A recent ReachTel poll commissioned by Greenpeace Australia found that for the voters of Wentworth – former Prime Minister Malcolm Turnbull’s old seat – tackling climate change was their number one priority. With the Wentworth by-election to be staged on Saturday, Liam McLoughlin thought it timely to help the good voters of the eastern suburbs focus their minds on the Liberal Party’s action on climate change over the last five years.
‘Bad news’: IEA chief says CO2 emissions to rise in 2018
Global CO2 emissions will increase once again, according to the head of the IEA.
Bioenergy carbon capture: climate snake oil or the 1.5-degree panacea?
Delays on climate action to reduce emissions means that we may have to consider technologies that strip carbon dioxide from the atmosphere. But that will come at a cost.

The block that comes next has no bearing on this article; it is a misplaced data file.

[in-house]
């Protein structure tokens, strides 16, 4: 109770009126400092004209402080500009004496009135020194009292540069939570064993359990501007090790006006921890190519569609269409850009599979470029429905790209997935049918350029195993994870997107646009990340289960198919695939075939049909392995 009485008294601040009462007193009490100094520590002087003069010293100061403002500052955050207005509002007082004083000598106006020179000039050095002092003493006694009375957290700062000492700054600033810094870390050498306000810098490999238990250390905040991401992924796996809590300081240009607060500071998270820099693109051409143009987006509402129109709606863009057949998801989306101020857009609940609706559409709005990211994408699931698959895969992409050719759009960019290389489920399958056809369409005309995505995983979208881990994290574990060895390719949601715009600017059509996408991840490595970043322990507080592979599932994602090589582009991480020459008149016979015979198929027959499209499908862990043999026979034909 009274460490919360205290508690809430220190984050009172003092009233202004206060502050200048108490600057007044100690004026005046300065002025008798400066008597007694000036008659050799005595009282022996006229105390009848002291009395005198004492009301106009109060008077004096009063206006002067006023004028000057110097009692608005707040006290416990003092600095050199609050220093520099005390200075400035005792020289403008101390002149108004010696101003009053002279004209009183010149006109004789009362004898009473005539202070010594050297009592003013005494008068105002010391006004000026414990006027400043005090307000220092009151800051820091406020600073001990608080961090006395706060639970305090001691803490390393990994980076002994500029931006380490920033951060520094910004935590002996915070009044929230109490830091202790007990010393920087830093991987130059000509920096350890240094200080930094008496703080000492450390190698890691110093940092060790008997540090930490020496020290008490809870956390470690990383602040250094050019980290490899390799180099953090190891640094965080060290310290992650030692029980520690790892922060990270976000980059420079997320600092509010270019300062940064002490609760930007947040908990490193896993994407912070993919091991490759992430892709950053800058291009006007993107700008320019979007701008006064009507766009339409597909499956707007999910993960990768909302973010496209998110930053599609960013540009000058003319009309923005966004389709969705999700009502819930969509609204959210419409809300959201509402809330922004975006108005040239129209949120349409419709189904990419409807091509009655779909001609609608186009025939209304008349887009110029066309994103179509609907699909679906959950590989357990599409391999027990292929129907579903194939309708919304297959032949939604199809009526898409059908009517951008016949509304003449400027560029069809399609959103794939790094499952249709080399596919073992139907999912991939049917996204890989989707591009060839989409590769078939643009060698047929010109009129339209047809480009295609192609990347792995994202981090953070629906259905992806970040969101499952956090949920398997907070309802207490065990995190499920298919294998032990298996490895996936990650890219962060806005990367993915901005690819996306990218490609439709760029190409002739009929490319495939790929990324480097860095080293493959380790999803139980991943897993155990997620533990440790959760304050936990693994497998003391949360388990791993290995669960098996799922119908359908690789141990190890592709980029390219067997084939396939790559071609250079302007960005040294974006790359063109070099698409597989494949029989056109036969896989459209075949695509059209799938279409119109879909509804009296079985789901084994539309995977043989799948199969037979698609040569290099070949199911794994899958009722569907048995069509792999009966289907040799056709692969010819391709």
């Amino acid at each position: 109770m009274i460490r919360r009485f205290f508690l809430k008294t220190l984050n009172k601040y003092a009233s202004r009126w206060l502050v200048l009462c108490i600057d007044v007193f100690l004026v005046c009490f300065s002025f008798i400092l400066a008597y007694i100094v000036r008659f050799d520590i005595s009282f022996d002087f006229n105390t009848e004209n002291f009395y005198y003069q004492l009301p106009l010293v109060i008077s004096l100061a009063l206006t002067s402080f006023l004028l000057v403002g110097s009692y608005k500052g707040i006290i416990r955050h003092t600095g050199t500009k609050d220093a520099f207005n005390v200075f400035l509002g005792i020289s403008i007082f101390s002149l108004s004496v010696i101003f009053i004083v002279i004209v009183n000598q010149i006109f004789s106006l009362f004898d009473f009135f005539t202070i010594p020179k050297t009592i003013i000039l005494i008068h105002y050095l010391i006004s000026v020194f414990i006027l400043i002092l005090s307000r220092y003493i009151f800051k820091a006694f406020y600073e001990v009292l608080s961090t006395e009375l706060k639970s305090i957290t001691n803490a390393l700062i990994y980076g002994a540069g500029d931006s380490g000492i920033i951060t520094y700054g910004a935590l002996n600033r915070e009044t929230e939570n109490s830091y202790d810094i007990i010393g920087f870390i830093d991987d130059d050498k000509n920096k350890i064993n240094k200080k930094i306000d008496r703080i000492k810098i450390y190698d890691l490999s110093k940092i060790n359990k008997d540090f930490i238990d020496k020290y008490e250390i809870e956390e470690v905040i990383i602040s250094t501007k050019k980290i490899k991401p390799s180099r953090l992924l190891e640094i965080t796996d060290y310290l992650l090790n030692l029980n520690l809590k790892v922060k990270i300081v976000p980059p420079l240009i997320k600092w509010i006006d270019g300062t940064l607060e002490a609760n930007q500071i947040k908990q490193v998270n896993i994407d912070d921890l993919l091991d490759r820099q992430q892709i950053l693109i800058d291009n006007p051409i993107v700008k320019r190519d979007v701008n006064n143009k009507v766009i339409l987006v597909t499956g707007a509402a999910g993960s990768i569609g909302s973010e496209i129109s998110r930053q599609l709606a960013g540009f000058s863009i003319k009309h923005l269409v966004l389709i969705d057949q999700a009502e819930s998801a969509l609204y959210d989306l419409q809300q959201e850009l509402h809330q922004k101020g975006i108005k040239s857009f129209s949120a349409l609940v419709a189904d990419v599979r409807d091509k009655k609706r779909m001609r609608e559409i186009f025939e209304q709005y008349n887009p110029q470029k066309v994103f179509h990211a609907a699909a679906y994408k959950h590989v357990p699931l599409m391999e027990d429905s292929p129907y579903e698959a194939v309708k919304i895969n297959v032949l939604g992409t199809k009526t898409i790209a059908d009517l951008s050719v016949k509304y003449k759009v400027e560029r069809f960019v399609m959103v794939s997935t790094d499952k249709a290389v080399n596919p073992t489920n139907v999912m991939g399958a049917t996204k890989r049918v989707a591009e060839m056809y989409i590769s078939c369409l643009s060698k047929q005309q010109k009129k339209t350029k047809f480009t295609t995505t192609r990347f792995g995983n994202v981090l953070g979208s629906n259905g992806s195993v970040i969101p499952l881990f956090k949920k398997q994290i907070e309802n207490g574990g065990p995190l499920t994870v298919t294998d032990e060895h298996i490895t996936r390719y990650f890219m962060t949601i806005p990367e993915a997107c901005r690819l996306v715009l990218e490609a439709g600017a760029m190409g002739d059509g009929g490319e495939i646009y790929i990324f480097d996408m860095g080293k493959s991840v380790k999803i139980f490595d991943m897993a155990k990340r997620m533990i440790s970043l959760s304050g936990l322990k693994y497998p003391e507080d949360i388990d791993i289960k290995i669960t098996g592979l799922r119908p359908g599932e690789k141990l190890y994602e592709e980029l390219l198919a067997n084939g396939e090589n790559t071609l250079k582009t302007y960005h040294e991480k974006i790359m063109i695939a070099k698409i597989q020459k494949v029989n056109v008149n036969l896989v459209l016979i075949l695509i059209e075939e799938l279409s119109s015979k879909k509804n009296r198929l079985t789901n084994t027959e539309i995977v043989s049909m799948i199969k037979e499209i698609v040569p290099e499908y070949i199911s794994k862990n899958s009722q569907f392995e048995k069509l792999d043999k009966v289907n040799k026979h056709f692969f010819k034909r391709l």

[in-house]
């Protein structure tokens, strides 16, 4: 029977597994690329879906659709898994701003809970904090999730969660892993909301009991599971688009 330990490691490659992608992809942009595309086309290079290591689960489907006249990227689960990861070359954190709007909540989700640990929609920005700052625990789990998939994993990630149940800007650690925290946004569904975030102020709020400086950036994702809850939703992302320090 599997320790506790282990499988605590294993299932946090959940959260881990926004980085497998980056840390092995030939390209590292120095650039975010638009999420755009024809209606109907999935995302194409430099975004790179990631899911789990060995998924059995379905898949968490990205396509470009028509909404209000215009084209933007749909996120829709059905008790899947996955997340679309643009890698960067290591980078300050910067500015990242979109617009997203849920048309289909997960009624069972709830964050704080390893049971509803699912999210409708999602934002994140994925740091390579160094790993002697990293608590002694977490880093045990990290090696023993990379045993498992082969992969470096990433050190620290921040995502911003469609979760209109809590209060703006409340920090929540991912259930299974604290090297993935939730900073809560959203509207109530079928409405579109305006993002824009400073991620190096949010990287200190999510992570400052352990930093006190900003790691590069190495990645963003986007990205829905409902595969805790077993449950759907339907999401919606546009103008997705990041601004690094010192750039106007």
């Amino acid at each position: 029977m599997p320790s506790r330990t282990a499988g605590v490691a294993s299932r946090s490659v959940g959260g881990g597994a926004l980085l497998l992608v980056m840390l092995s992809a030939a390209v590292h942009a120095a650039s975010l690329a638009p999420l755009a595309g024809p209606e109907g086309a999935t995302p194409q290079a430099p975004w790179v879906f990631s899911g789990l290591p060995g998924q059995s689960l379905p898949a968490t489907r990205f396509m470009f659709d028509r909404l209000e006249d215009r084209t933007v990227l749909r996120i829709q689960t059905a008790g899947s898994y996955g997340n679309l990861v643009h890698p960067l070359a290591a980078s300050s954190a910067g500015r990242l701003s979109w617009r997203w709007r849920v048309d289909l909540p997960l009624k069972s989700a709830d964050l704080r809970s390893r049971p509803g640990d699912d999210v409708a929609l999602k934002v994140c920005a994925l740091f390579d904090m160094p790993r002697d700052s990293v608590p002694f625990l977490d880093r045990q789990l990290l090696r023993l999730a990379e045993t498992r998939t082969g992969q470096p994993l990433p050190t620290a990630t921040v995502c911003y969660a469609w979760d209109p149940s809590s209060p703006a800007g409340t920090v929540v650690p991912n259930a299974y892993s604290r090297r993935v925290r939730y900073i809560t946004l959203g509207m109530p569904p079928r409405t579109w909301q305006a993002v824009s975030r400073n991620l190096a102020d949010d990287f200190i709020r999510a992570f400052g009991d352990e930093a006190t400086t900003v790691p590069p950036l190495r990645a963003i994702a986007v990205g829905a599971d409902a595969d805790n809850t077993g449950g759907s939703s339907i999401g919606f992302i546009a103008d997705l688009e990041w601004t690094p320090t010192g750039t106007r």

Environment minister accused of misleading House and insulting former Kiribati president
Witnesses say Melissa Price made disparaging remarks and said ‘For the Pacific, it’s always about the cash’
States and territories lead way on renewables, climate
A snapshot of the renewables action happening across Australia shows states and territories blitzing the field, in spite of current federal inaction.
Joyce backs coal over Snowy 2.0
Former deputy prime minister Barnaby Joyce is backing a coal-led energy policy over the Snowy Hydro 2.0 ahead of a federal government vote on the scheme.